The Back to the Future meme does the rounds on Twitter and Facebook every couple of months or so. As Paul Clarke notes, people want to believe this rubbish, irrespective of whether it’s true or not, because it harks back to their younger days.
Similarly, the CCTV camera outside the house where George Orwell used to live pops up in my timeline at least once a month, despite there being no such camera.
This probably relates to people wanting to show they’re clever because (a) they’ve read a book, and (b) they understand the irony.
Both the Back to the Future and Orwell memes are, though, pretty harmless. But what if a meme isn’t as harmless?
This weekend saw a really good example. Tomas Sancio was being “burned” on Twitter for supposedly suggesting to a (female) journalist that they “read” an article they had in fact written.
Except, of course, that isn’t what he was saying. As he makes clear in later tweets, Sancio was saying he had “read” (“red”, past tense) the article and was offering a comment on it.
What’s worse, the actual exchange included an additional tweet from the journalist that didn’t show up in the screen grab doing the rounds.
What this meant for Sancio himself can be seen from the number of times the altered image was retweeted (of the order of a thousand) and the tenor of comments made directly to him. In my view he deals with it with good grace, but it can’t have been easy; at times what people tweeted at him was clearly harmful.
We see similarly harmful memes beyond the level of the individual: the infamous all-male panel at an international women’s conference and how many MPs vote on particular types of issues are two recent examples of memes supposedly representing system-wide issues when, in fact, they do no such thing.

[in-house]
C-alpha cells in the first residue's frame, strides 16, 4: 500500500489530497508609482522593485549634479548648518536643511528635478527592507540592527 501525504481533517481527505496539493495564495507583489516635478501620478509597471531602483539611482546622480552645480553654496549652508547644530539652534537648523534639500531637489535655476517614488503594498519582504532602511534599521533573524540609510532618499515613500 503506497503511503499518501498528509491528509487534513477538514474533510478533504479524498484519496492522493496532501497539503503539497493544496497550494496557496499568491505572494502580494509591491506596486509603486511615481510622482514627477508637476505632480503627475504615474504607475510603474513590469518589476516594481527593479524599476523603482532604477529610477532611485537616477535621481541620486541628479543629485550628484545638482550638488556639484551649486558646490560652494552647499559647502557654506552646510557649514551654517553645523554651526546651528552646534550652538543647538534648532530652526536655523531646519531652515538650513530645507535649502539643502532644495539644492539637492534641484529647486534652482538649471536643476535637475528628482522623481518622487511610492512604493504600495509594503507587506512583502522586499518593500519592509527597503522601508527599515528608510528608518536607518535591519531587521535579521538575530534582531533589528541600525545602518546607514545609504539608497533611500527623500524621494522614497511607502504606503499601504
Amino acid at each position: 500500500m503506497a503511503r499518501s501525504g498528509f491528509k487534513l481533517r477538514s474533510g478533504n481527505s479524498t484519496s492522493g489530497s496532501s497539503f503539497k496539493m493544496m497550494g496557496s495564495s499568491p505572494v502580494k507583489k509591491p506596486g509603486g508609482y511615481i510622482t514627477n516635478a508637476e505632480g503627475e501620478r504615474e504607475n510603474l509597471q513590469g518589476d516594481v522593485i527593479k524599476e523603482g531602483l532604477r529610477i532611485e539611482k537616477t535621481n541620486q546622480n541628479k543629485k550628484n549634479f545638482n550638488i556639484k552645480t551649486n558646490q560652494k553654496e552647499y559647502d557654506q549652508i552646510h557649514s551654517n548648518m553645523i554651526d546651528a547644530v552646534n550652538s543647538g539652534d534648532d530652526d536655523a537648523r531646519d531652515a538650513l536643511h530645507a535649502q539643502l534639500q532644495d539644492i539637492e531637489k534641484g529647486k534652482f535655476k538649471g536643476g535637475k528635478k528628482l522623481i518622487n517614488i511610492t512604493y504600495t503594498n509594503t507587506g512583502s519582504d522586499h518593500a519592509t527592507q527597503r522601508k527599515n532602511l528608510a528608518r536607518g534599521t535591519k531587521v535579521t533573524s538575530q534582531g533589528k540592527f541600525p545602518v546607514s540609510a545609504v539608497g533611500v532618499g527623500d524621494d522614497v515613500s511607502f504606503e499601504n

But what do these harmful memes represent? Why do people create them, literally, out of something that isn’t there?
Clearly, they reinforce people’s existing views. People hold views about particular issues – “we live in a surveillance state” (Orwell’s meme); “men are misogynists” (Sancio’s tweet, the all-male panel); “all MPs are only in it for themselves” (the Commons pictures) – and the pictures/memes they see reinforce those views.
Having had their view so neatly backed-up it takes very little thought or effort to share those pictures/memes on to others, without wondering (or perhaps caring) whether or not they are accurate. Very quickly and very easily, then, the essence of what each meme represents – and so people’s views – is transmitted, irrespective of whether it’s true or not.
Much harm can be and is done quickly and easily by this process – just ask Tomas Sancio. Such behaviour isn’t anything that can curbed easily (it is, after all, human nature) but next time you see a meme that captures perfectly how someone might feel about a particular topic, try to engage your critical faculties and ask whether it is just a bit too perfect before sharing it.